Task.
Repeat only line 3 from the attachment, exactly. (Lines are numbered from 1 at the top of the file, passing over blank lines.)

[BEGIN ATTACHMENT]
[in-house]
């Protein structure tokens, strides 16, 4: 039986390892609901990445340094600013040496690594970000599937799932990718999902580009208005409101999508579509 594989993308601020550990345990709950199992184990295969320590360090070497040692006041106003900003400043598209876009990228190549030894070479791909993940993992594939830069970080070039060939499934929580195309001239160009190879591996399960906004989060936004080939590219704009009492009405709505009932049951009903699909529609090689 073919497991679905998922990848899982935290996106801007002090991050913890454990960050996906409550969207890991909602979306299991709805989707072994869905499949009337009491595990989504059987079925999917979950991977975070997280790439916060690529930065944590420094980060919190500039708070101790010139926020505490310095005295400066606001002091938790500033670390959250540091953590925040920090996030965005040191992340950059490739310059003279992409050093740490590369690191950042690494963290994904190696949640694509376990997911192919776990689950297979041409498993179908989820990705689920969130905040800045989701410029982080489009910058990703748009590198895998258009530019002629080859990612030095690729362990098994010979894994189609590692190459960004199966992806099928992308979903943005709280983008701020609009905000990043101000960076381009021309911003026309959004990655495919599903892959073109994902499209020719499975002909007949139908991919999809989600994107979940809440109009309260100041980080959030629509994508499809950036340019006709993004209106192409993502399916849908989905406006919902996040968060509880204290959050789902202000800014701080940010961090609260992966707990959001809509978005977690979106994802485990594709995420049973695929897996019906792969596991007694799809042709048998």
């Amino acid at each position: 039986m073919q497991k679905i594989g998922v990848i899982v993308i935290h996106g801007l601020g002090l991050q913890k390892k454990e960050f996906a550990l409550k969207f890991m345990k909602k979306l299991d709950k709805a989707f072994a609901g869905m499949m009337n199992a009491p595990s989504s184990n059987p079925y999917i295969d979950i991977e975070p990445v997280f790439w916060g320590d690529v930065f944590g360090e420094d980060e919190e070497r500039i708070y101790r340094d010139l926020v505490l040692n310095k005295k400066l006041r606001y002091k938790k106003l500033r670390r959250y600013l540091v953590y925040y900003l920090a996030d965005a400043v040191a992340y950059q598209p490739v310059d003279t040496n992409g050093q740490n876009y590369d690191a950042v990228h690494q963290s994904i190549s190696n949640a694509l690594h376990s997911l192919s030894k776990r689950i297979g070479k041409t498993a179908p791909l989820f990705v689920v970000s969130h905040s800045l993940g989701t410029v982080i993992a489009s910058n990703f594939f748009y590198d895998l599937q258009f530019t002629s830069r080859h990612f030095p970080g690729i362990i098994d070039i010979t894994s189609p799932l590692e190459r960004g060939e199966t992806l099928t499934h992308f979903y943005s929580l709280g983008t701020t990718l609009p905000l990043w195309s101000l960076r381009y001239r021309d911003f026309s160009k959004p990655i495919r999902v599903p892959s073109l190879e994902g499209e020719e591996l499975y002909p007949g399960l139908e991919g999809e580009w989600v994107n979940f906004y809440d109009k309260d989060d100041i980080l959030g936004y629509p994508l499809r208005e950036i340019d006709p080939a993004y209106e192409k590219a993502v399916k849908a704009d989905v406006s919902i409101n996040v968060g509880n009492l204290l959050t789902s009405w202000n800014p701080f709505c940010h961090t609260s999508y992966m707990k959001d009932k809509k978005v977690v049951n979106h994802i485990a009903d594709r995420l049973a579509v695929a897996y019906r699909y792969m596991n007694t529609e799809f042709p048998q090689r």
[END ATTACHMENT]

């Amino acid at each position: 039986m073919q497991k679905i594989g998922v990848i899982v993308i935290h996106g801007l601020g002090l991050q913890k390892k454990e960050f996906a550990l409550k969207f890991m345990k909602k979306l299991d709950k709805a989707f072994a609901g869905m499949m009337n199992a009491p595990s989504s184990n059987p079925y999917i295969d979950i991977e975070p990445v997280f790439w916060g320590d690529v930065f944590g360090e420094d980060e919190e070497r500039i708070y101790r340094d010139l926020v505490l040692n310095k005295k400066l006041r606001y002091k938790k106003l500033r670390r959250y600013l540091v953590y925040y900003l920090a996030d965005a400043v040191a992340y950059q598209p490739v310059d003279t040496n992409g050093q740490n876009y590369d690191a950042v990228h690494q963290s994904i190549s190696n949640a694509l690594h376990s997911l192919s030894k776990r689950i297979g070479k041409t498993a179908p791909l989820f990705v689920v970000s969130h905040s800045l993940g989701t410029v982080i993992a489009s910058n990703f594939f748009y590198d895998l599937q258009f530019t002629s830069r080859h990612f030095p970080g690729i362990i098994d070039i010979t894994s189609p799932l590692e190459r960004g060939e199966t992806l099928t499934h992308f979903y943005s929580l709280g983008t701020t990718l609009p905000l990043w195309s101000l960076r381009y001239r021309d911003f026309s160009k959004p990655i495919r999902v599903p892959s073109l190879e994902g499209e020719e591996l499975y002909p007949g399960l139908e991919g999809e580009w989600v994107n979940f906004y809440d109009k309260d989060d100041i980080l959030g936004y629509p994508l499809r208005e950036i340019d006709p080939a993004y209106e192409k590219a993502v399916k849908a704009d989905v406006s919902i409101n996040v968060g509880n009492l204290l959050t789902s009405w202000n800014p701080f709505c940010h961090t609260s999508y992966m707990k959001d009932k809509k978005v977690v049951n979106h994802i485990a009903d594709r995420l049973a579509v695929a897996y019906r699909y792969m596991n007694t529609e799809f042709p048998q090689r």